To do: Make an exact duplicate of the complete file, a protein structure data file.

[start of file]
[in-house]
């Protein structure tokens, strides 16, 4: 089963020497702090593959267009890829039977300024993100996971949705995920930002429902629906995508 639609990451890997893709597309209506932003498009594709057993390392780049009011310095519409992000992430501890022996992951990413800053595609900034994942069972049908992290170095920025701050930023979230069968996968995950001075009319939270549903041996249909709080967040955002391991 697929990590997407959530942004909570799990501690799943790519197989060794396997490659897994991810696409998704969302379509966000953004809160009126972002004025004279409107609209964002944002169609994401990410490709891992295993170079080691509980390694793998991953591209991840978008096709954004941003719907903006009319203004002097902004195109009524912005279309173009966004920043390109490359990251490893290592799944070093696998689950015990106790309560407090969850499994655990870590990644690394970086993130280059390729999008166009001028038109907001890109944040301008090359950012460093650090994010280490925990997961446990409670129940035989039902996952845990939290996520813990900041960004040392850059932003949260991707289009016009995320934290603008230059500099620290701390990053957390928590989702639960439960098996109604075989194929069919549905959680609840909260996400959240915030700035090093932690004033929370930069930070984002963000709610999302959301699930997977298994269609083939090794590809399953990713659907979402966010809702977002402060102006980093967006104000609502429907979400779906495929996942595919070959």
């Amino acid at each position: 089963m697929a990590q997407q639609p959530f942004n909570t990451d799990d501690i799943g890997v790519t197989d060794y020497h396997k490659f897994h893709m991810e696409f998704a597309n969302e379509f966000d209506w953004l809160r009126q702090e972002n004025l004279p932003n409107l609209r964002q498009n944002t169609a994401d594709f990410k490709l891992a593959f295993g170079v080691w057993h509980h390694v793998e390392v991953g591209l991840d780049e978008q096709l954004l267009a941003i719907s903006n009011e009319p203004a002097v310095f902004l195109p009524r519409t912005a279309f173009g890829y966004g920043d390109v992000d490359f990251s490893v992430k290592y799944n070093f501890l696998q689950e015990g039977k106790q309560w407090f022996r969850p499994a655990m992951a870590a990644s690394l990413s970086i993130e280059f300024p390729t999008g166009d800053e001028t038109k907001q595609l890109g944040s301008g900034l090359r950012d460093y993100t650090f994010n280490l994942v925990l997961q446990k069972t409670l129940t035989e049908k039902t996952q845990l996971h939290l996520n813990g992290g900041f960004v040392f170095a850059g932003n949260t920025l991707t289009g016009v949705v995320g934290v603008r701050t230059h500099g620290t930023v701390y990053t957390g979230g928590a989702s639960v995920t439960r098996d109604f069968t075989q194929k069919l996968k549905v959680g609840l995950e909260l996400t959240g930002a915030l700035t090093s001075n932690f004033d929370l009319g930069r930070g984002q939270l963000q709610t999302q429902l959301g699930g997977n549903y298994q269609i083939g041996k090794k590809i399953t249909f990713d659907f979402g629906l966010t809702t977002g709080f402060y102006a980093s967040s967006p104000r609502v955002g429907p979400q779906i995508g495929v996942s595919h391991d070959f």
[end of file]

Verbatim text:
[in-house]
């Protein structure tokens, strides 16, 4: 089963020497702090593959267009890829039977300024993100996971949705995920930002429902629906995508 639609990451890997893709597309209506932003498009594709057993390392780049009011310095519409992000992430501890022996992951990413800053595609900034994942069972049908992290170095920025701050930023979230069968996968995950001075009319939270549903041996249909709080967040955002391991 697929990590997407959530942004909570799990501690799943790519197989060794396997490659897994991810696409998704969302379509966000953004809160009126972002004025004279409107609209964002944002169609994401990410490709891992295993170079080691509980390694793998991953591209991840978008096709954004941003719907903006009319203004002097902004195109009524912005279309173009966004920043390109490359990251490893290592799944070093696998689950015990106790309560407090969850499994655990870590990644690394970086993130280059390729999008166009001028038109907001890109944040301008090359950012460093650090994010280490925990997961446990409670129940035989039902996952845990939290996520813990900041960004040392850059932003949260991707289009016009995320934290603008230059500099620290701390990053957390928590989702639960439960098996109604075989194929069919549905959680609840909260996400959240915030700035090093932690004033929370930069930070984002963000709610999302959301699930997977298994269609083939090794590809399953990713659907979402966010809702977002402060102006980093967006104000609502429907979400779906495929996942595919070959």
């Amino acid at each position: 089963m697929a990590q997407q639609p959530f942004n909570t990451d799990d501690i799943g890997v790519t197989d060794y020497h396997k490659f897994h893709m991810e696409f998704a597309n969302e379509f966000d209506w953004l809160r009126q702090e972002n004025l004279p932003n409107l609209r964002q498009n944002t169609a994401d594709f990410k490709l891992a593959f295993g170079v080691w057993h509980h390694v793998e390392v991953g591209l991840d780049e978008q096709l954004l267009a941003i719907s903006n009011e009319p203004a002097v310095f902004l195109p009524r519409t912005a279309f173009g890829y966004g920043d390109v992000d490359f990251s490893v992430k290592y799944n070093f501890l696998q689950e015990g039977k106790q309560w407090f022996r969850p499994a655990m992951a870590a990644s690394l990413s970086i993130e280059f300024p390729t999008g166009d800053e001028t038109k907001q595609l890109g944040s301008g900034l090359r950012d460093y993100t650090f994010n280490l994942v925990l997961q446990k069972t409670l129940t035989e049908k039902t996952q845990l996971h939290l996520n813990g992290g900041f960004v040392f170095a850059g932003n949260t920025l991707t289009g016009v949705v995320g934290v603008r701050t230059h500099g620290t930023v701390y990053t957390g979230g928590a989702s639960v995920t439960r098996d109604f069968t075989q194929k069919l996968k549905v959680g609840l995950e909260l996400t959240g930002a915030l700035t090093s001075n932690f004033d929370l009319g930069r930070g984002q939270l963000q709610t999302q429902l959301g699930g997977n549903y298994q269609i083939g041996k090794k590809i399953t249909f990713d659907f979402g629906l966010t809702t977002g709080f402060y102006a980093s967040s967006p104000r609502v955002g429907p979400q779906i995508g495929v996942s595919h391991d070959f």